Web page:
The nature of the Syrian conflict, now in its fifth year, has become overtly sectarian and ideological. Undoubtedly the foreign fighters who continue to trickle in are coloured by this. There is also enough evidence to suggest that the presence ofinformal recruiters, usually through friendship networks, play an influential role in the choices they make. There seems to be a confluence of humanitarian, political and ideological factors that has led to a situation that looks and feels apocalyptic. However, what has often been ignored is the unique position that Syria occupies within Islamic tradition.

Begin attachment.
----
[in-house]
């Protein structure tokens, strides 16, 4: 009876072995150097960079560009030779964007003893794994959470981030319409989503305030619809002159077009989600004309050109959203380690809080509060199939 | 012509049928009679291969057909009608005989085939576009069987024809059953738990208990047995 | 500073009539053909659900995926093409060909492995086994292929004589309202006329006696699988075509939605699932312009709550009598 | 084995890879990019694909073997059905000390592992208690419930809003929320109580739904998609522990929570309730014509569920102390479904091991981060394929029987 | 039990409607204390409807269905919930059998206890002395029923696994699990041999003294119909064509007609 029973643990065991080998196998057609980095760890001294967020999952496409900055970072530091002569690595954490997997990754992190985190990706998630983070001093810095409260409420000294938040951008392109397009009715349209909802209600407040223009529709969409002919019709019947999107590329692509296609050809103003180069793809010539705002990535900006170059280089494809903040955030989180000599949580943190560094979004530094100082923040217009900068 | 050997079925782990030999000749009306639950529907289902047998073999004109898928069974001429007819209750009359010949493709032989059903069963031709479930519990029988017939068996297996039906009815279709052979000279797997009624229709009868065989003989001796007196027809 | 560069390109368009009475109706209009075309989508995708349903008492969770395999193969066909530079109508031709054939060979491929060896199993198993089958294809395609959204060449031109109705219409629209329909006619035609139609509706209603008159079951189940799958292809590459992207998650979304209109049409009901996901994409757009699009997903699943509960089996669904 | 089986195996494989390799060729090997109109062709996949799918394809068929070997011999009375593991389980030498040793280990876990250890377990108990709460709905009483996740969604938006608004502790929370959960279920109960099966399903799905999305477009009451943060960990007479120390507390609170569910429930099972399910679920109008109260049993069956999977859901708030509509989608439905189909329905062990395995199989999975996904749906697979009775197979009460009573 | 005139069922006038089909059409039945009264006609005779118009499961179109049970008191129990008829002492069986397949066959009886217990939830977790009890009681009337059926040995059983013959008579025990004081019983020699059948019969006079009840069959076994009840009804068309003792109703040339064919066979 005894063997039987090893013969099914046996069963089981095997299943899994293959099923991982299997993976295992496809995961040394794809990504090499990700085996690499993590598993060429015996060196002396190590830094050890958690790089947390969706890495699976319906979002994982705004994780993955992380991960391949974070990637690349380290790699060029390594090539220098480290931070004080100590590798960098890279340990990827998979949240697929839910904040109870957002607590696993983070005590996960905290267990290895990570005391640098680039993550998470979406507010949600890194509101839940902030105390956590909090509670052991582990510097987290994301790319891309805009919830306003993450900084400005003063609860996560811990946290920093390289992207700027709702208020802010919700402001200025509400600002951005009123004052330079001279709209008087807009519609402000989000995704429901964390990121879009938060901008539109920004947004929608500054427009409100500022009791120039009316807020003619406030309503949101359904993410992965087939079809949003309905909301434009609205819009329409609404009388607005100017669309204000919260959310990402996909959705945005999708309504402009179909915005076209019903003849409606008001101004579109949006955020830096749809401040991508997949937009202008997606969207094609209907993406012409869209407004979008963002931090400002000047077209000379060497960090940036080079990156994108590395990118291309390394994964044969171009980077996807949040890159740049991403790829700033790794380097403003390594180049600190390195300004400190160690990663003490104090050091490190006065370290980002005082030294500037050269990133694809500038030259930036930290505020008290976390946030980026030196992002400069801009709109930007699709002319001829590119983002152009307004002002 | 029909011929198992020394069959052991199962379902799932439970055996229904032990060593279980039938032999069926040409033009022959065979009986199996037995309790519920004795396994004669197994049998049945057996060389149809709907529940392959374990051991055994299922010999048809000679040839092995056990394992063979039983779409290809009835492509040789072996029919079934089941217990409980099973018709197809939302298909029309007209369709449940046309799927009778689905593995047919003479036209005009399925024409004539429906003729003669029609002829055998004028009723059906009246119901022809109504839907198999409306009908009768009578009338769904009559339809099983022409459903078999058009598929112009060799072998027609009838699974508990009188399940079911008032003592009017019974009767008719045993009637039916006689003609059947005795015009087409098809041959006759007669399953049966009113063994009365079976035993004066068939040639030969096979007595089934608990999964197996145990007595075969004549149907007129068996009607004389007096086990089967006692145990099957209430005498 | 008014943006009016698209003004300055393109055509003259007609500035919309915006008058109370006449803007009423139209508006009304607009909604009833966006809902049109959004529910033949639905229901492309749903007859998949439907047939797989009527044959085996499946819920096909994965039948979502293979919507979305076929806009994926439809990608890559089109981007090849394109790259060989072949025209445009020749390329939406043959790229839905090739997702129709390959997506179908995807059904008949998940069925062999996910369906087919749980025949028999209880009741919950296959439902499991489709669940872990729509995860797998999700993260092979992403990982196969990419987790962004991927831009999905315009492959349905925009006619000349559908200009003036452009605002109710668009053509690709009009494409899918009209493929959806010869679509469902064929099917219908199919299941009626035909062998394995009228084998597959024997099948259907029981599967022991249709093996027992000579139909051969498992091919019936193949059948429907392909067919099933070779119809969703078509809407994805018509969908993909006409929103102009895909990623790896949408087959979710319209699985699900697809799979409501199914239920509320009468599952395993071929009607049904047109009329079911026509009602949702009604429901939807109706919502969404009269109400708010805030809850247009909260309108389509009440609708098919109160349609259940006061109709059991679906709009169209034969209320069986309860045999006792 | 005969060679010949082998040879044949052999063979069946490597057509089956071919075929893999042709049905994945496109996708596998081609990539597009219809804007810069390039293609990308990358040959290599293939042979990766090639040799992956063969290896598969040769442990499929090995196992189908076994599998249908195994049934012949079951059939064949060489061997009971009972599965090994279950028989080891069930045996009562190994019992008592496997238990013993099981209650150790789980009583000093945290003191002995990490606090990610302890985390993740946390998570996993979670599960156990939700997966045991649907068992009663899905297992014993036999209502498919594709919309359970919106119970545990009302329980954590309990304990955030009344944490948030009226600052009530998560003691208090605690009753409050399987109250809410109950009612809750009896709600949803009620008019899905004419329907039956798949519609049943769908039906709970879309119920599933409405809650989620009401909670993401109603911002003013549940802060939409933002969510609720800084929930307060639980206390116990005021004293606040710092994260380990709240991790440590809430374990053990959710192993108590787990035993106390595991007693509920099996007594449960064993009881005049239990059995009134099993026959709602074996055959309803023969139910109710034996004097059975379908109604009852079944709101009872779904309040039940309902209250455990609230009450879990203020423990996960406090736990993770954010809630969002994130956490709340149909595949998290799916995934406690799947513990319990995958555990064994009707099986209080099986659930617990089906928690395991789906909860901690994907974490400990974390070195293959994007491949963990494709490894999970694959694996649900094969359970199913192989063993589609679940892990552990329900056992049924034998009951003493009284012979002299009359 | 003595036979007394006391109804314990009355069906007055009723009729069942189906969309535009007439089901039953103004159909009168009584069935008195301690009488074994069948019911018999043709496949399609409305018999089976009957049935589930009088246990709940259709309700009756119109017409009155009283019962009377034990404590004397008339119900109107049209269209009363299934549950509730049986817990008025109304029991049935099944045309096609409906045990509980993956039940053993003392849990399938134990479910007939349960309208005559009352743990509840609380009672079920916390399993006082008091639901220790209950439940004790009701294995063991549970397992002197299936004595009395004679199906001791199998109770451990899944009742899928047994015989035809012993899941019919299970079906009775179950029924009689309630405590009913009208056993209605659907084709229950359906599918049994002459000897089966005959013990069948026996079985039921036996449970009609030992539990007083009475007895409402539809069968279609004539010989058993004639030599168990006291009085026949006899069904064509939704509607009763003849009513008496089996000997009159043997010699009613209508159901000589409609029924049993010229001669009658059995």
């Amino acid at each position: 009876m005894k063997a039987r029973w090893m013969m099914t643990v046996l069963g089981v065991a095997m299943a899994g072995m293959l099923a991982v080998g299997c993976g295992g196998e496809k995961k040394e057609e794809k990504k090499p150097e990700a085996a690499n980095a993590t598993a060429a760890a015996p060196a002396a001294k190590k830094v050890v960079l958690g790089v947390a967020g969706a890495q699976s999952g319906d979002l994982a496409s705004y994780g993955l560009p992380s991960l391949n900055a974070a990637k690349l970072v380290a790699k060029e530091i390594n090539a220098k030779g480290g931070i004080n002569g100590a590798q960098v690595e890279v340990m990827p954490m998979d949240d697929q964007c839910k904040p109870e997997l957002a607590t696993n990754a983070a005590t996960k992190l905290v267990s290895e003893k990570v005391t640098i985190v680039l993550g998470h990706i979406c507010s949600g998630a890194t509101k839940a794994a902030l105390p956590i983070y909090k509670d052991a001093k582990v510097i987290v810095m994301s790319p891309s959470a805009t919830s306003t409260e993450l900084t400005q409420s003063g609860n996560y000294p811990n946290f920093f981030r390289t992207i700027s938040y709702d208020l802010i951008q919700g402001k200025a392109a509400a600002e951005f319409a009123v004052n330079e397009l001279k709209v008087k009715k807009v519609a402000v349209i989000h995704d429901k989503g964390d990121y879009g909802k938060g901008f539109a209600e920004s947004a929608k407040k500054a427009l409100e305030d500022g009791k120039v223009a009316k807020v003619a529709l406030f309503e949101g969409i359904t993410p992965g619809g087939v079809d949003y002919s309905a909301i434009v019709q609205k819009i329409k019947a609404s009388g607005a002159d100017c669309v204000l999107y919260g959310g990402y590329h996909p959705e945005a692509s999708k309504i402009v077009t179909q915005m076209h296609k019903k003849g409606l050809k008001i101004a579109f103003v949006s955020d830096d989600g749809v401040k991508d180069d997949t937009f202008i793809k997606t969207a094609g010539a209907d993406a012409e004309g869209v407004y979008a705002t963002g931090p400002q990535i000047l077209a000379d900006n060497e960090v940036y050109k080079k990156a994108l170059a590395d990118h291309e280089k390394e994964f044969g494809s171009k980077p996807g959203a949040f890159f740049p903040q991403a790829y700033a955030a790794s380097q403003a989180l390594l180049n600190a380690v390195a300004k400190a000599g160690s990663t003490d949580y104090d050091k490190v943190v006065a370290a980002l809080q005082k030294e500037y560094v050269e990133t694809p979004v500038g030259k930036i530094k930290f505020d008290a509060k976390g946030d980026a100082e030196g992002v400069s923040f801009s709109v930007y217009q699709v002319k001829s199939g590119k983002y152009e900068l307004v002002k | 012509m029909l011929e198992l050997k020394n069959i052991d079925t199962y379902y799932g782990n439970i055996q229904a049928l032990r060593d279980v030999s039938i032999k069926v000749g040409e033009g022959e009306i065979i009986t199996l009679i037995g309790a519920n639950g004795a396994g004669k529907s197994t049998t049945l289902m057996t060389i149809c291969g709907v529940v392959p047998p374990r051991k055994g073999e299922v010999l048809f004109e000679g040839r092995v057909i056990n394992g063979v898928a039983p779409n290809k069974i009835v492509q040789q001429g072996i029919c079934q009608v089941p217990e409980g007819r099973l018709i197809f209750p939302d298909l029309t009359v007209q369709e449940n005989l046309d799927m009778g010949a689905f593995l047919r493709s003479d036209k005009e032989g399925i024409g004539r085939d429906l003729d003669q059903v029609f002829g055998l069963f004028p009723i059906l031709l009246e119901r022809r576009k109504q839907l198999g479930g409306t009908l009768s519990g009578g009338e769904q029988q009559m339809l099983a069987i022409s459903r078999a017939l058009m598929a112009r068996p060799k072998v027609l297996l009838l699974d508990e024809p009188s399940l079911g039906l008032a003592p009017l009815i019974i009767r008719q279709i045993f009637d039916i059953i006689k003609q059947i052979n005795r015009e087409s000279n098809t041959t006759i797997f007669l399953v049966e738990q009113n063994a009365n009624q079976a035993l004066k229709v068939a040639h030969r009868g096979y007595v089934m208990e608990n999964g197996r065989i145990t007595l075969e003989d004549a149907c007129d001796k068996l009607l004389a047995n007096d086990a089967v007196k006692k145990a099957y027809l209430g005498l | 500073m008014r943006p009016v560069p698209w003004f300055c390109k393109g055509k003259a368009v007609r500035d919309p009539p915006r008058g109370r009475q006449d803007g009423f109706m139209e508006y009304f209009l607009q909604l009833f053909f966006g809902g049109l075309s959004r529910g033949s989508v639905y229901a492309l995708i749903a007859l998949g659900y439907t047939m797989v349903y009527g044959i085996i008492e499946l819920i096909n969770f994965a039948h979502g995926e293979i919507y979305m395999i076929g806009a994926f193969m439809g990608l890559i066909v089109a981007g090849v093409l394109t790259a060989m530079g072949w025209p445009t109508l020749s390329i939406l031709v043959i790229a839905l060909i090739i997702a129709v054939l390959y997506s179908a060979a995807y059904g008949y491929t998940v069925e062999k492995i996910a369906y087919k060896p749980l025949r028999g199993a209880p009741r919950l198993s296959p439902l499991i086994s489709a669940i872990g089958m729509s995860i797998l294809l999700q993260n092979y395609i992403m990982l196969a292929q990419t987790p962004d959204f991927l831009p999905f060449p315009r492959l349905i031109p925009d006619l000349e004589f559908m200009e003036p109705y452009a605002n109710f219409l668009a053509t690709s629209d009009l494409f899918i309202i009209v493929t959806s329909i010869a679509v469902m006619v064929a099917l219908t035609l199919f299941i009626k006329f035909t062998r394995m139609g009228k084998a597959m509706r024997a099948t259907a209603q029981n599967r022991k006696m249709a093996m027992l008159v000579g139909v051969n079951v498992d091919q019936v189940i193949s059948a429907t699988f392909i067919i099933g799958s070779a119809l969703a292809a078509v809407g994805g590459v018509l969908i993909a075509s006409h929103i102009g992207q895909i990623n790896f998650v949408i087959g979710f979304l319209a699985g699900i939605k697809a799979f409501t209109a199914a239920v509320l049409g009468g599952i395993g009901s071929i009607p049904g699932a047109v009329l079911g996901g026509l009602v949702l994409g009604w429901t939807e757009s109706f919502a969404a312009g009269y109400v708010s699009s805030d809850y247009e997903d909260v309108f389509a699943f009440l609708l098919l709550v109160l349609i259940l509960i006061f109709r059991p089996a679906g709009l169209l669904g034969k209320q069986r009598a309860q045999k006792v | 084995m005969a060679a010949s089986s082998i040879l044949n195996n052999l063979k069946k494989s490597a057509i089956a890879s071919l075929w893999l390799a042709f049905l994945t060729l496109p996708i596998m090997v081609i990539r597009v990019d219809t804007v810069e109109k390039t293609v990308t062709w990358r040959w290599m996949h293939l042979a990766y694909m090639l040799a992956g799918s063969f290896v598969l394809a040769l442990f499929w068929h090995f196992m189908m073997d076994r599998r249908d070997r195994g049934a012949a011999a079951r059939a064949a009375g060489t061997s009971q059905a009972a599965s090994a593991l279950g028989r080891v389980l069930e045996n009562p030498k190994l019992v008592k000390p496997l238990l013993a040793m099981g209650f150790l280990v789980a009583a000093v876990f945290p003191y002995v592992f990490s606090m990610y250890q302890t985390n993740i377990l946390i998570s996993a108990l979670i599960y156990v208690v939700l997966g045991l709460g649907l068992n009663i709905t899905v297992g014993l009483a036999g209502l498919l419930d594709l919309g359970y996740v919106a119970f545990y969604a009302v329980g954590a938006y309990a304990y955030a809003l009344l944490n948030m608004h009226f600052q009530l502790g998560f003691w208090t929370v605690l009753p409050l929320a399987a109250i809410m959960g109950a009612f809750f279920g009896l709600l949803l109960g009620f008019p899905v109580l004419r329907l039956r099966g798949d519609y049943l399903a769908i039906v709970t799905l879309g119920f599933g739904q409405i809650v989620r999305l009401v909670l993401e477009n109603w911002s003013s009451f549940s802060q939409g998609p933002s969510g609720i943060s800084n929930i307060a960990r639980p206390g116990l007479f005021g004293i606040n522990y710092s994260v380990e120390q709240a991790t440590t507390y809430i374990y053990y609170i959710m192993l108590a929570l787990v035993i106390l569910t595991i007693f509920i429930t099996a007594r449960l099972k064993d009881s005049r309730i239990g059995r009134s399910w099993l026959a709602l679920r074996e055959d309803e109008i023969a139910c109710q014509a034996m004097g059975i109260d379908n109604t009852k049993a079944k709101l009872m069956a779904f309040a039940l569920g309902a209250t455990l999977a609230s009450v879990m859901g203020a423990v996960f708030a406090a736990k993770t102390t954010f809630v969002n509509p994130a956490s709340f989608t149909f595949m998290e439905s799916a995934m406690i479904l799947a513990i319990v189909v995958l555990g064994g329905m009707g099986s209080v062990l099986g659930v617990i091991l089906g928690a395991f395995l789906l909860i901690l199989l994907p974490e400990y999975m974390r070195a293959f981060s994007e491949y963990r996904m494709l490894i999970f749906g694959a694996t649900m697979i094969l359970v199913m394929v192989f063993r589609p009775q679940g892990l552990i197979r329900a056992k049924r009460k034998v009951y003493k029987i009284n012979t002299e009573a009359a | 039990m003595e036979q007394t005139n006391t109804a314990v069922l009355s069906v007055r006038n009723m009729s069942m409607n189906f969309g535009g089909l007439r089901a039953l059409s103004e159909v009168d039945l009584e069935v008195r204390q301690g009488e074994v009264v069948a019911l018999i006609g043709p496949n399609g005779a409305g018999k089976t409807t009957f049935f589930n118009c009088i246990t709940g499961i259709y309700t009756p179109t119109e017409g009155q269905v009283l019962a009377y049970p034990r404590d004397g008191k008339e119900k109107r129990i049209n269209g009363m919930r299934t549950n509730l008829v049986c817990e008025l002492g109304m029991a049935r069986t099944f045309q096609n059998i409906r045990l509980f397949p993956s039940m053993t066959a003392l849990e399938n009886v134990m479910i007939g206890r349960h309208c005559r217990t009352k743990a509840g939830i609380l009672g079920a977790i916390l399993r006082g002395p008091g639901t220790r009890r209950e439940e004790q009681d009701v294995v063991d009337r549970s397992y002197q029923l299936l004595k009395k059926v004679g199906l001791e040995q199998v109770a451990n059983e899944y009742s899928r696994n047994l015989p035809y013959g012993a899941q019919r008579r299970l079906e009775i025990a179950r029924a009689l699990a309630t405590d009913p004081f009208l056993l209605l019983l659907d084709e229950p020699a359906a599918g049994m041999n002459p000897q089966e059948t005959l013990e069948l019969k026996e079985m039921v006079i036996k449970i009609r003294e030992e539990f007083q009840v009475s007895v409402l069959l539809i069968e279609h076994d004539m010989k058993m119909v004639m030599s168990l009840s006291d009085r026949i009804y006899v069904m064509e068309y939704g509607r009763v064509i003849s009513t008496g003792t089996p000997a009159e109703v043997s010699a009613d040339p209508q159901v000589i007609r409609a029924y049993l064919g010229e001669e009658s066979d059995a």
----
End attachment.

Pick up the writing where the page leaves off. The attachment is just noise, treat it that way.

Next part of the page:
Keeping our focus on Sunni foreign fighters, Syria has attracted foreign fighters in a way that no other conflict has. Burma or Central African Republic certainly have not attracted Muslim foreign fighters. Not even the lands of Afghanistan or Yemen or Iraq for that matter, have drawn so many men and materiél in from all corners of the Muslim world. Admittedly, their remoteness is certainly one of the inhibitors. Syria after all is easy to get to. But now with Turkey tightening its border and Europe being more vigilant and punitive, they still seems to trickle through. If it was simply Salafi-Jihadi ideology that galvanised men, then many of these ideological fighters would flock to the aforementioned countries; but they do not. They are choosing to travel to Syria. Whilst William McCants has tried to explain the Islamic apocalyptic narrative that ISIS has to an English speaking audience, it does not deal with the role of Syria within the Muslim sacral imagination. Rather Syria or Sham- by Sham I mean modern day Lebanon, Jordan, Palestine, Israel, parts of Turkey and parts of Iraq- is the meeting point not only for geopolitics, a terrible humanitarian crisis, but also for Jihad within in the Sunni tradition.